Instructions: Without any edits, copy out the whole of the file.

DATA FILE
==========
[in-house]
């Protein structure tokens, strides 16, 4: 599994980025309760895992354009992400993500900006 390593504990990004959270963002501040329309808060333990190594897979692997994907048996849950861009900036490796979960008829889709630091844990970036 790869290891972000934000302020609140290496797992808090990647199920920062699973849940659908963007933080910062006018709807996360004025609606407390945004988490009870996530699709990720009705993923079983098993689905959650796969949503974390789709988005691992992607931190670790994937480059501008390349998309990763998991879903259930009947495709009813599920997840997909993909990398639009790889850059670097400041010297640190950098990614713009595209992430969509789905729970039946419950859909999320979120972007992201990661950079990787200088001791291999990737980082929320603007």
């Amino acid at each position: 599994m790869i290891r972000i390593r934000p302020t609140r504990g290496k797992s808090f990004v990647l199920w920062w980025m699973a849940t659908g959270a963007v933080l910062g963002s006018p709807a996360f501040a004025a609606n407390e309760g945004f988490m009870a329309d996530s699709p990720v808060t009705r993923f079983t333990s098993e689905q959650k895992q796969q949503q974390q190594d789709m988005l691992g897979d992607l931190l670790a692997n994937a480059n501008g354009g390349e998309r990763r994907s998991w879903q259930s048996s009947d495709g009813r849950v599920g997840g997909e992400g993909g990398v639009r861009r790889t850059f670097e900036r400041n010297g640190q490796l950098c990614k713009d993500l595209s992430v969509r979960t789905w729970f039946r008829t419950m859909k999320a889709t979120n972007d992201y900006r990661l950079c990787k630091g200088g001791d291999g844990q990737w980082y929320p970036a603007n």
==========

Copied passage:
[in-house]
């Protein structure tokens, strides 16, 4: 599994980025309760895992354009992400993500900006 390593504990990004959270963002501040329309808060333990190594897979692997994907048996849950861009900036490796979960008829889709630091844990970036 790869290891972000934000302020609140290496797992808090990647199920920062699973849940659908963007933080910062006018709807996360004025609606407390945004988490009870996530699709990720009705993923079983098993689905959650796969949503974390789709988005691992992607931190670790994937480059501008390349998309990763998991879903259930009947495709009813599920997840997909993909990398639009790889850059670097400041010297640190950098990614713009595209992430969509789905729970039946419950859909999320979120972007992201990661950079990787200088001791291999990737980082929320603007």
């Amino acid at each position: 599994m790869i290891r972000i390593r934000p302020t609140r504990g290496k797992s808090f990004v990647l199920w920062w980025m699973a849940t659908g959270a963007v933080l910062g963002s006018p709807a996360f501040a004025a609606n407390e309760g945004f988490m009870a329309d996530s699709p990720v808060t009705r993923f079983t333990s098993e689905q959650k895992q796969q949503q974390q190594d789709m988005l691992g897979d992607l931190l670790a692997n994937a480059n501008g354009g390349e998309r990763r994907s998991w879903q259930s048996s009947d495709g009813r849950v599920g997840g997909e992400g993909g990398v639009r861009r790889t850059f670097e900036r400041n010297g640190q490796l950098c990614k713009d993500l595209s992430v969509r979960t789905w729970f039946r008829t419950m859909k999320a889709t979120n972007d992201y900006r990661l950079c990787k630091g200088g001791d291999g844990q990737w980082y929320p970036a603007n």